BRITISH PUBS VERSUS AMERICAN BARS
A British pub must never be confused with an American bar. Pubs are an important part of the life and culture in England, Scotland, Wales, Northern Ireland and, of course, the Republic of Ireland.
The word “pub” comes from “public house.” In older times, the term signified someone’s house that had been opened to the public. A pub is truly the neighborhood’s living room. It’s an everyday party for the neighborhood, and your welcome is a bit warmer than in an American bar. The owner or operator is referred to by various names: host, publican, landlord, governor. He often lives on the premises.
There is no table service in English pubs. Order and pay at the bar. The barman or barmaid is very aware whose turn is next. Signal your readiness to make a purchase by holding money in your hand. You will be waited upon in turn. All purchases are in cash. Not many pubs take credit cards.
If you are seated at a table, it is customary for one or two persons to make the trip to the bar on behalf of the entire table.
Food, if available, is also ordered and paid for at the bar. The barman or barmaid, however, will bring food to your table. Just leave your glasses or plates on the table when you are ready to leave.
WHAT TO DRINK
Since a pub is the neighborhood’s living room, you are under no obligation to order anything alcoholic. Your order for coffee or a Coke will be filled cheerfully and without batting an eye.
Mixed drinks such as margaritas and daiquiris are virtually unknown. If you wish something with alcohol, you either will be drinking distilled spirits (whiskey, gin, vodka, rum) with water or a mixer, or you will be drinking beer. The latter comes as ale (dark beer), lager (light beer), bitter (light ale), or stout (very dark beer). For a fuller explanation of the difference, click here. Some beers have much more alcohol than others, and the color or taste of the beer gives little indication. Your barman or barmaid will know the percentage of alcohol of all beers sold in the pub.
A request for ale or lager or bitter or stout will get you a full pint unless you specifically ask for a half pint. (In Ireland, a request for a glass of beer will get you a half pint.) The British pint is 20 ounces, as opposed to our 16 ounces. While English pubs are free to charge whatever prices they set, the measures of the alcohol they sell are strictly standardized by law. A shot of whiskey, for example, contains the same quantity of whiskey from one pub to another. It would be illegal to pour more or less than the standardized amount.
When drinking beer, Professor Franks recommends Harp, a strong-tasting lager brewed in Ireland and fairly low in alcohol content. A very good and popular ale is Newcastle, brewed in England’s northernmost city, Newcastle-upon-Tyne, near the border with Scotland.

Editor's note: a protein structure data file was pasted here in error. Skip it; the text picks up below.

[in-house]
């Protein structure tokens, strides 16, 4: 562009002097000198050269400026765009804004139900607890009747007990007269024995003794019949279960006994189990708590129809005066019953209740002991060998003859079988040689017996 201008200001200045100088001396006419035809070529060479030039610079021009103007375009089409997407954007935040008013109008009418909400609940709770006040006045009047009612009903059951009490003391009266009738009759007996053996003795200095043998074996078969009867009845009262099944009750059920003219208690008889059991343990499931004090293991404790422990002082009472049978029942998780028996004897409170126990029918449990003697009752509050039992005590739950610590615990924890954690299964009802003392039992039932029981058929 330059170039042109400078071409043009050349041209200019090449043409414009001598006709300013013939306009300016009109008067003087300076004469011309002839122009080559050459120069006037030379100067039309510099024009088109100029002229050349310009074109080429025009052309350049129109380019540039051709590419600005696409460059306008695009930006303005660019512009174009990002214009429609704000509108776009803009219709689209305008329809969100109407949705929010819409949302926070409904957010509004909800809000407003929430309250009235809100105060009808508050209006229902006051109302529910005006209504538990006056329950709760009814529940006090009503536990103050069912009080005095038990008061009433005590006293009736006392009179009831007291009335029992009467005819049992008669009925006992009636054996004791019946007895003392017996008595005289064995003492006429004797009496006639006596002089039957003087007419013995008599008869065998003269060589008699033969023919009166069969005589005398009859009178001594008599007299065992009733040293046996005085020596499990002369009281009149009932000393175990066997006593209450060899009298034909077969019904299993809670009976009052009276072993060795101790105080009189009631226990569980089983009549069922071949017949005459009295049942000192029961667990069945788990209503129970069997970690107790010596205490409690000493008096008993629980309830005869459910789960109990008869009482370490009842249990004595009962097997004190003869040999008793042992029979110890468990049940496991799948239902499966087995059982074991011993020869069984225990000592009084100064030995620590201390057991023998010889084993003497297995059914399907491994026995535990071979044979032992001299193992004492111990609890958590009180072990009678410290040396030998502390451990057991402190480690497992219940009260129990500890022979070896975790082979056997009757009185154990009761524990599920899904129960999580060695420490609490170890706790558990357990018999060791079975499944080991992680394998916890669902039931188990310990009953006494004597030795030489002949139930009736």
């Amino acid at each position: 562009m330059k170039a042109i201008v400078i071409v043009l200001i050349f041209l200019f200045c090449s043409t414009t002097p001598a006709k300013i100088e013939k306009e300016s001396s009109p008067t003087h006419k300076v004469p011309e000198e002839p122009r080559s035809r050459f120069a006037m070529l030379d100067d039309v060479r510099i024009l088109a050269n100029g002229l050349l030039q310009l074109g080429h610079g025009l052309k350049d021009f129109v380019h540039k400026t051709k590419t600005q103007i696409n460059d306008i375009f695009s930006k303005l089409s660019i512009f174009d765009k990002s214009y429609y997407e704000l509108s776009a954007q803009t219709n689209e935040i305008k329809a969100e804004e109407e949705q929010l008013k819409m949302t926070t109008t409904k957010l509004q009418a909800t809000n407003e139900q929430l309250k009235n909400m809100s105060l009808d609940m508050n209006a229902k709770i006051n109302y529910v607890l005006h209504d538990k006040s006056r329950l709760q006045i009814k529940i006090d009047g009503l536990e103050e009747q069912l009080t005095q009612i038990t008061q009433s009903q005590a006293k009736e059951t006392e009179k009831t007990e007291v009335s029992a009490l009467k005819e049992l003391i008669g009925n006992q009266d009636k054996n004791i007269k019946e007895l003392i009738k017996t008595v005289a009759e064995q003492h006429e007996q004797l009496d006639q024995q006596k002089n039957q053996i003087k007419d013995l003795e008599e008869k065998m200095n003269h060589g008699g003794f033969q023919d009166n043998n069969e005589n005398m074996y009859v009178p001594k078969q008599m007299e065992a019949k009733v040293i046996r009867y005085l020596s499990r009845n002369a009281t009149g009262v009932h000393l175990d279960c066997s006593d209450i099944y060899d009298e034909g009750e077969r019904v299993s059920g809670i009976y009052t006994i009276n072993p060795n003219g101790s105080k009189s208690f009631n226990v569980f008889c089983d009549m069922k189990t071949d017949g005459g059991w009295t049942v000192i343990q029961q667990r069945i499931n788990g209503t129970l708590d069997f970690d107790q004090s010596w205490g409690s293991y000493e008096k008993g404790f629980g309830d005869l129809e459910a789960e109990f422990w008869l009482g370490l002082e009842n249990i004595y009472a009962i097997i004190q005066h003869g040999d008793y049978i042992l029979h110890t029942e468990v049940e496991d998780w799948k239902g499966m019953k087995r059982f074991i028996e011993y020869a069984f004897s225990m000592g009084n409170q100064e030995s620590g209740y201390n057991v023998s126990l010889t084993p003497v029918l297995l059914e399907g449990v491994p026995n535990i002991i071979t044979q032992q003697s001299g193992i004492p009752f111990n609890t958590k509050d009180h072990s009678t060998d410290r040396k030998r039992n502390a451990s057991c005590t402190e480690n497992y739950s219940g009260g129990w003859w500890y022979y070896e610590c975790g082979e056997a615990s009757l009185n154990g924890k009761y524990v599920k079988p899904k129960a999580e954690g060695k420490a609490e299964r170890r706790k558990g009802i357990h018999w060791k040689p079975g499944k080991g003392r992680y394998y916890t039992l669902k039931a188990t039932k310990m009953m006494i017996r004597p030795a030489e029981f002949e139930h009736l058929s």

Expect American-branded beers brewed in England, such as Budweiser, to be brewed to British tastes and therefore to taste very different than in America. Expect beer to be not quite as cold as in America. Also, when requesting ice for a Coke or mixed drink, expect only a few cubes, not a glass filled with ice.
Even though you won’t be driving, you do represent Southern University and the United States of America. Drink responsibly, please.
Pubs are not restaurants. Pubs rarely offer evening meals. Many pubs, however, do offer “pub grub” at lunch time. This can range from soup-of-the-day and a sandwich at some pubs, to one or two meal selections for the day, to a full menu at other pubs. Pub grub is a good way to get a hearty meal at a fairly reasonable price.
A few pubs offer breakfast.
There is no tipping in an English pub! To offer a tip is to display your unfamiliarity with pub etiquette. (Yes, you do tip in a restaurant as opposed to a pub. Fifteen per cent is a very generous tip in an English restaurant. Ten per cent is acceptable.)
If you have a particularly helpful barman or barmaid, you may offer him or her a drink. Simply ask, “May I get you a drink?” or “... and one for yourself?” Do not ask, “May I buy you a drink?” (To a Brit, the words “may I buy you” might imply charity.) The barman or barmaid will then simply charge you for one additional drink. He or she will drink the beverage, but probably will wait until near closing time to do so. There is no prohibition in England against a barman or barmaid drinking in moderation on the job.
You may engage freely in conversation with strangers seated or standing at the bar. Avoid the outstretched hand, “Hi, I’m Bob from Baton Rouge.” Just start in with a comment or question about the weather, the beer, events in town, et cetera. It is rude, however, to speak to strangers seated at a table.
England is a free country, and freedom of speech definitely prevails in the pub. Conversations can be about almost anything. Debates can be lively, but are always conducted in good spirits and with respect for the other person’s viewpoint.
Do not be surprised if someone offers to get you a drink (or get the table a round of drinks), while at the same time telling you just what he or she thinks of the war in Afghanistan or the present occupant of the White House. You are absolutely free to disagree and argue your case - politely, of course - but you are expected to reciprocate by buying the next round of drinks.
When the barman or barmaid rings the big bell (usually at 11 p.m., 10:30 on Sundays), closing time has arrived. The publican rings the bell twice. First time, it means “last call.” Second time, it means the bar is closed. English law, however, allows a twenty-minute “drinking up time” for patrons to finish drinks purchased at last call.
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